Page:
While his pyramid promotion occupied most of his time, Col. Harvey never despaired of seeing his financial theories adopted by the people of the United States. He continued the limited distribution of his earlier tracts and pamphlets, and was the founder of the Liberty Party, whose platform dealt almost entirely with financial reform.
The Liberty Party gained a scattered following in all part of the country. The party held its first, and only, national convention under a large tent stretched over the pyramid foyer at Monte Ne in August, 1931. Col. Harvey was nominated as the party's presidential candidate, although he at first refused to allow his name to be presented. The objectition was withdrawn, however, when the convention threatened to recess for three months without selecting candidates.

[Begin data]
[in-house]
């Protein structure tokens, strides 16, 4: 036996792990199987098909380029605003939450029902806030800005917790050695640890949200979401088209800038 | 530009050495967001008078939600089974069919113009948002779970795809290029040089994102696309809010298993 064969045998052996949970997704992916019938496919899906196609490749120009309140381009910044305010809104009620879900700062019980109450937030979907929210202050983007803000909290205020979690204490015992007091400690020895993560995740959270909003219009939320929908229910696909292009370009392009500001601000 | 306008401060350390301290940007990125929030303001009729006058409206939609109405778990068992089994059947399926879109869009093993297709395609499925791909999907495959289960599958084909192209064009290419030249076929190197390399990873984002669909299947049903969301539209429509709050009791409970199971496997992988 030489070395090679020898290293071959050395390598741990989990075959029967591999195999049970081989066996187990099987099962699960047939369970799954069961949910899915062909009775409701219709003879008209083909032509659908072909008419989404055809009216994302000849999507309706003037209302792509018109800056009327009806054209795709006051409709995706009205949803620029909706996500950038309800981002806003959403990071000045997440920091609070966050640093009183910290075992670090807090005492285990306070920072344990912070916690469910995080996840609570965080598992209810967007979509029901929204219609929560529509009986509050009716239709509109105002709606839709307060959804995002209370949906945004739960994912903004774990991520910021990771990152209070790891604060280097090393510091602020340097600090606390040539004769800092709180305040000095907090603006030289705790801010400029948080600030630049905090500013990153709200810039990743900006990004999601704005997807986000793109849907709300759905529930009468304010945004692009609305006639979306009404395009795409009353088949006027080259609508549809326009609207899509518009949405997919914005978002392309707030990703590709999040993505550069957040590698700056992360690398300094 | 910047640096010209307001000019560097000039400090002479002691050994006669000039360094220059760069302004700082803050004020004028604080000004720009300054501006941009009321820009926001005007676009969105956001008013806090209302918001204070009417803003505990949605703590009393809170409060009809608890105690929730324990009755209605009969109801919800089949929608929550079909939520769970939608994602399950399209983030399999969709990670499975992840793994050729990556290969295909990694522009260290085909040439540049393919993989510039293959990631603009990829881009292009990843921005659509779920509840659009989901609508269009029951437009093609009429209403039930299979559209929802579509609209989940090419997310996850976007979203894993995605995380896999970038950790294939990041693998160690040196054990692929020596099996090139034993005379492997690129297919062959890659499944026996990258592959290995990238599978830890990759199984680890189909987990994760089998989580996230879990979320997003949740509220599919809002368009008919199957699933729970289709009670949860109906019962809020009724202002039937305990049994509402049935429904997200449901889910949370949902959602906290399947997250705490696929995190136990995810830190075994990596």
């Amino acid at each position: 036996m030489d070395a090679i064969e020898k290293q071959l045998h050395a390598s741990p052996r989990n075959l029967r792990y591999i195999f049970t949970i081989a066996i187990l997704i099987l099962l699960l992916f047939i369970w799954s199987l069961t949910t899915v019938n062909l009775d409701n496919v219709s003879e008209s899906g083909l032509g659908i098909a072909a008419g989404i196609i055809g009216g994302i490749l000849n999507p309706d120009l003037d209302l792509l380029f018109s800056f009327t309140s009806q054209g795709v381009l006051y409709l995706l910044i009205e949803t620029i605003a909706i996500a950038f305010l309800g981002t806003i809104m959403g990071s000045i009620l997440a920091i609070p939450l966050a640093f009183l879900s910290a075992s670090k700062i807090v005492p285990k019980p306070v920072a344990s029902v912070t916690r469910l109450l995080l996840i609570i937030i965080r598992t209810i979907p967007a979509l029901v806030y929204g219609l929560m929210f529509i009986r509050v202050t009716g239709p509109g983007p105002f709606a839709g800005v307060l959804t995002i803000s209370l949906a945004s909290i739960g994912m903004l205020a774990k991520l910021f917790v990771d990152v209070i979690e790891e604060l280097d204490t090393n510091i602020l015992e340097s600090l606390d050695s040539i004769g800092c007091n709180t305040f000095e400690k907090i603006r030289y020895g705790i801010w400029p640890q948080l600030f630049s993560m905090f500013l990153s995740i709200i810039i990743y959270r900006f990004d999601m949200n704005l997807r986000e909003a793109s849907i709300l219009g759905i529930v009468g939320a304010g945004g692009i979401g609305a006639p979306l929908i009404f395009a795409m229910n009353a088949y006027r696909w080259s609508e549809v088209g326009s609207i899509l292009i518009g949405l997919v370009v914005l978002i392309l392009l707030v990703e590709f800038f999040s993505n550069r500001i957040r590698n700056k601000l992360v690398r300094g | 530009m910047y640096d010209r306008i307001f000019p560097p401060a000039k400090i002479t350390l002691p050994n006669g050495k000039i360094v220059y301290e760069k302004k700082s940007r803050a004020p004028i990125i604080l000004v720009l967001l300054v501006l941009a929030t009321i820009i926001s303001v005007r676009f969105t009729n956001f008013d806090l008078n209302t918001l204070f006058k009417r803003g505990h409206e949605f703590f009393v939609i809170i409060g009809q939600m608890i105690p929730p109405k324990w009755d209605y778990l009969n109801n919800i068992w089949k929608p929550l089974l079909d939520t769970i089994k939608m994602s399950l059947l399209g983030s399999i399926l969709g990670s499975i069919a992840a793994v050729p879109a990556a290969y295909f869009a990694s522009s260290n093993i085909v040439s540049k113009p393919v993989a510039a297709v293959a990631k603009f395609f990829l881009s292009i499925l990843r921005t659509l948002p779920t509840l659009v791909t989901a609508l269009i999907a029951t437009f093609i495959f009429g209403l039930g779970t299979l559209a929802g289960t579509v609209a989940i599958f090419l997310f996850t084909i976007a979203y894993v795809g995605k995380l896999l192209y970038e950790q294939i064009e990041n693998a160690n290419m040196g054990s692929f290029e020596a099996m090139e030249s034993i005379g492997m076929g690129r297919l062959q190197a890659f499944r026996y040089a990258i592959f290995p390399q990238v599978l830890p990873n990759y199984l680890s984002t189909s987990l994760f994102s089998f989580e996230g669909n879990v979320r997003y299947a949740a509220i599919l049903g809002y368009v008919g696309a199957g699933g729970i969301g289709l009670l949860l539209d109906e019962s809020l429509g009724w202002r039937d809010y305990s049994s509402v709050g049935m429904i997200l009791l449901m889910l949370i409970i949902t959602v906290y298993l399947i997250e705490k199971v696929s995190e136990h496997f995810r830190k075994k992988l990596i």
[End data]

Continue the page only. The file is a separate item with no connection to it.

This is a view of the 1931 Liberty Party Conventing at Monte Ne.
Andrae B. Nordskog, of Los Angeles, Calif., was nominated as the party's vice presidential candidate. The Liberty Party made a token campaign, but failed to win a place on the ballot in most states.
Col. Harvey was one of the first to foresee the need for a system of highways to handle the increasing number of automobiles, and it was largely due to his foresight that the United States adopted a system of, at first naming, and then numbering its highways as an aid to travelers.
Col. Harvey was the guiding light in the organization of the Ozark Trails Association, founded at Monte Ne in 1913 at a meeting of good- roads enthusiasts from four states.
The association adopted the initials "O.T." as the official emblem, and before long the emblem, painted on telephone poles, fences and trees became familiar in Arkansas, Missouri, Kansas and Oklahoma, and as far west as New Mexico and Colorado.